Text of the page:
Dems' focus on abortion borrows a page from GOP playbook: It's the social issues, stupid!

Answers to frequently asked questions coming this week from opponents of abortion rights.

Q: Really? Abortion? Now? The U.S. economy is in the doldrums and the upcoming presidential election is about how to get it roaring again. But Democrats are trying to distract voters by inflaming this age-old, polarizing debate?

A: Karma is an angry dog, is it not? For decades, conservatives have successfully used social issues such as gay rights, school prayer, guns, affirmative action and, yes, abortion, as wedges to pry working-class and middle-income voters away from candidates who arguably better represent their economic interests.

This phenomenon was explained in Thomas Frank's 2004 book "What's the Matter With Kansas?"

Liberals are now hoping for a sequel — call it "What's the Matter With Missouri?" — that will explain how fears of Republican extremism on abortion prompted voters in 2012 to disregard gauzy GOP promises of smaller government and more jobs, and to re-elect a Democratic president.

Q: You're referring to Missouri congressman and U.S. Senate candidate Todd Akin's regrettable, even ignorant recent choice of words when speaking about rape and abortion. Fair enough. But he's apologized, and Republicans everywhere have distanced themselves from his remarks. Why should voters hold that against the party?

A: Because Akin's position on abortion is the Republican position on abortion. Forget his bogus assertion that "legitimate rape" doesn't lead to pregnancy. The only reason he said that was to underscore a position he did not retract, that abortion should always be illegal, no exceptions.

And that extreme idea was just this week enshrined again in the GOP platform.

Q: But when the Democrats ratify their 2012 platform, it will likely include language from their 2008 platform supporting "a woman's right to choose a safe and legal abortion" and opposing "any and all efforts to weaken or undermine that right." Isn't that equally extreme in the other direction?

A: No. The pro-choice position assumes the basic idea of a moral continuum contained in the U.S. Supreme Court's 1973 decision in Roe v. Wade — that in growing from zygote to full-term infant, a fetus acquires rights to legal protection and a mother loses rights to terminate the pregnancy. Hence the word "legal."

The pro-life position assumes no such continuum. Proposed constitutional amendments such as the Human Life Amendment endorsed by the Republican platform and long championed by presumptive vice presidential nominee Paul Ryan usually imply that full legal protections apply at the very moment of conception and under no circumstances may a woman obtain an abortion unless the pregnancy puts her life at risk.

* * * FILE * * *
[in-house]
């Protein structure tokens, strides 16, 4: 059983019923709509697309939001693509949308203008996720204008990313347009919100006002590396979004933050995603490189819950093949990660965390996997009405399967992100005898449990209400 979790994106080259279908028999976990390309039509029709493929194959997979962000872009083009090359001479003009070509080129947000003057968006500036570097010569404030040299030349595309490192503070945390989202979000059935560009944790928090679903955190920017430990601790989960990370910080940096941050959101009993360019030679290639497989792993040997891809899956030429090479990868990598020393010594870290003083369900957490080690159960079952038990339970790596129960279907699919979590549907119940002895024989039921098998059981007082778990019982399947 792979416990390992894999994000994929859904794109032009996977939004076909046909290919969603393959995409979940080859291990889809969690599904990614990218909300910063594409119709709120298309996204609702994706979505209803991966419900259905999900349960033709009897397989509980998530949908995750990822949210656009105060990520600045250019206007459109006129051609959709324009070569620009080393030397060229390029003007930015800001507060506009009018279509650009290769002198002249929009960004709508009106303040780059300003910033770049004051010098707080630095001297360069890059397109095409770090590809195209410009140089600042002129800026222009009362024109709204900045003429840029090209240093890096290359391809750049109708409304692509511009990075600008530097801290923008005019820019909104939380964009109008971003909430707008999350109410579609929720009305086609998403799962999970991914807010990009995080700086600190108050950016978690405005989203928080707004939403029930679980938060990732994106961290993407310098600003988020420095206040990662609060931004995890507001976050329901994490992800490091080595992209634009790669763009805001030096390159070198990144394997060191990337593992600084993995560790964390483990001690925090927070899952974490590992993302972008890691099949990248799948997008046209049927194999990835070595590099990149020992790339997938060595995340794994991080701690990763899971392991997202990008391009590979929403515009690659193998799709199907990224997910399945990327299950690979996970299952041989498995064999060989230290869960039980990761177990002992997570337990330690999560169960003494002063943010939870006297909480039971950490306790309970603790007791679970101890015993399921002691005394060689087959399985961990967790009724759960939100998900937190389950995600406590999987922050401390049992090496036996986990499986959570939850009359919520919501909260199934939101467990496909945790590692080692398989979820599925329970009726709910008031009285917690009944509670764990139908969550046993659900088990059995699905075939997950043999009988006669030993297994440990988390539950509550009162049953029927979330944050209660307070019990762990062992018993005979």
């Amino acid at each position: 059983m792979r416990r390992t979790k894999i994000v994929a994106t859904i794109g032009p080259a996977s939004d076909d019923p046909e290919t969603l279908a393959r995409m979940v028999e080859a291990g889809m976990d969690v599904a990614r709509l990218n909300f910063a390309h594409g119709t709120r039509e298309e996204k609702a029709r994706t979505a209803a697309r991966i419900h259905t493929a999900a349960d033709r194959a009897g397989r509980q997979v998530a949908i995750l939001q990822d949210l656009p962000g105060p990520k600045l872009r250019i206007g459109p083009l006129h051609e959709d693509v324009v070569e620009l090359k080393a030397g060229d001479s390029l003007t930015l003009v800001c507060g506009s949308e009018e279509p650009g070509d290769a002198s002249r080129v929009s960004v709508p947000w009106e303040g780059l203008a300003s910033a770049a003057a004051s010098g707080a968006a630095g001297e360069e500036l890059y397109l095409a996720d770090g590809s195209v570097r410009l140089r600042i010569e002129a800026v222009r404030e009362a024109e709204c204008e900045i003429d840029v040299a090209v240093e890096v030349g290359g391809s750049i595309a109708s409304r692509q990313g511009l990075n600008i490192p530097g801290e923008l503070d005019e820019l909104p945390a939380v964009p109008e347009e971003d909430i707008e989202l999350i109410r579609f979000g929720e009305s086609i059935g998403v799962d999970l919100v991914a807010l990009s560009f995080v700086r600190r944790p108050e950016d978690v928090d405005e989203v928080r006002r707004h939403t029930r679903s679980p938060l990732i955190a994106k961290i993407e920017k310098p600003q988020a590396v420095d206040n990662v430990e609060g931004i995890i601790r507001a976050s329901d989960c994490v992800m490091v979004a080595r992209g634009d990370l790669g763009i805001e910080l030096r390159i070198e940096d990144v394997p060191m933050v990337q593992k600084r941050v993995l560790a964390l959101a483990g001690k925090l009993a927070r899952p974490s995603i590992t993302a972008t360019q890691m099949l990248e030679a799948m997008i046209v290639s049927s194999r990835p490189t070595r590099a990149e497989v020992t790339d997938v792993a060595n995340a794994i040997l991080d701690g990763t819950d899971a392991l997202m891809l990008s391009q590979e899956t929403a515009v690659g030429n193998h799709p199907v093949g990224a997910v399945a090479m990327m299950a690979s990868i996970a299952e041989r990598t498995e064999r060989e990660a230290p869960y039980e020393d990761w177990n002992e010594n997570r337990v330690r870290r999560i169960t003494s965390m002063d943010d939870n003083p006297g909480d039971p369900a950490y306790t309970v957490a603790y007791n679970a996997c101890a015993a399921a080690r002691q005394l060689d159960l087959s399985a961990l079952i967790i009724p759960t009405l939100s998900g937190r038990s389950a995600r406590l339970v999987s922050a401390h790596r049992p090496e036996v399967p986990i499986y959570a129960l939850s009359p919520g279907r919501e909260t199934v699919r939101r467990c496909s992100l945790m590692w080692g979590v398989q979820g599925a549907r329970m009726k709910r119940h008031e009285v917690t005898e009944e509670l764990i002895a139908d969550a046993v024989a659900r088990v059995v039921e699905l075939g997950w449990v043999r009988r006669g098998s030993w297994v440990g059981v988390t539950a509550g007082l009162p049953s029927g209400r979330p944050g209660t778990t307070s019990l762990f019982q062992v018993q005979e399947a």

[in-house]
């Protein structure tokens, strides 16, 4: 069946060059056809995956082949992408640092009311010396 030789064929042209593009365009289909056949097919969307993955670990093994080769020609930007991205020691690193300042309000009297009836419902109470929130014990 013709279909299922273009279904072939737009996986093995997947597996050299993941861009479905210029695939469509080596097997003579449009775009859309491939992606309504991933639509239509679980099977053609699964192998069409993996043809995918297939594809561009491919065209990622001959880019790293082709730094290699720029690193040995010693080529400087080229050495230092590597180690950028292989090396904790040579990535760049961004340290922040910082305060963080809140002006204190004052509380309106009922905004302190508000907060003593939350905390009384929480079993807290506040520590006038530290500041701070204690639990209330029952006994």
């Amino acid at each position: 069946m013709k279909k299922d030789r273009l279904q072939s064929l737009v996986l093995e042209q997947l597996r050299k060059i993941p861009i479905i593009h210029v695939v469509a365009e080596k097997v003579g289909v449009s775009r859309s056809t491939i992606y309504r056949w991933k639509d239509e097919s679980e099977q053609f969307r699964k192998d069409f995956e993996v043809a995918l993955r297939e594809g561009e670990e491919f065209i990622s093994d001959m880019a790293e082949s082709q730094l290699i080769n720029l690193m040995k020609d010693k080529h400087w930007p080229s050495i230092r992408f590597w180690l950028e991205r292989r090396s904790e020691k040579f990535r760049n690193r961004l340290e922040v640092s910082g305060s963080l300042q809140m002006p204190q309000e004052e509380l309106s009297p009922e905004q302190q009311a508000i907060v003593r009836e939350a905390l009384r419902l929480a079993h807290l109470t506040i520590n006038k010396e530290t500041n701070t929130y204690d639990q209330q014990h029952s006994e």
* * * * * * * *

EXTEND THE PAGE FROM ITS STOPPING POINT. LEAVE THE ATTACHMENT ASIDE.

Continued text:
Q: Presumptive GOP presidential nominee Mitt Romney says he believes in exceptions in cases of rape, so doesn't that make him a moderate?

A: By hard-core Republican standards, perhaps. But Romney's been such a windsock on abortion throughout his political career that it's hard to know what he really thinks. Making exceptions for rape victims is philosophically at odds with expressing support for laws that grant "personhood" status to all embryos, yet Romney has done both during this political cycle.

Until and unless he makes a speech that addresses this contradiction with anything more than platitudes, the safest assumption is that he'll ultimately default to his party's position.

Q: Polls show Americans are queasy about abortion and would like to see more restrictions in place, particularly when it comes to certain late-term procedures. What makes Democrats think a majority of voters won't favor the more pro-life party?

A: Because Americans are also queasy about surrendering their freedoms to absolutists who see no room whatsoever to compromise on this issue. Because Americans are distrustful of those who presume to do their thinking for them on matters of conscience. Because most Americans don't want Akin, Ryan and the Republican establishment standing between women and their doctors.

Q: Isn't this just an attempt to distract from the issue of jobs, jobs, jobs?

A: It's an attempt, but not "just" an attempt. Without conceding the economic argument to Romney, I'd say that Americans have long shown that they care about much more than the economy and their own narrow self-interest. And their votes are based in large part on what kind of society they want to live in and what kinds of freedoms they think all people should enjoy.

Nothing's the matter with that.

Join this conversation at chicagotribune.com/zorn.

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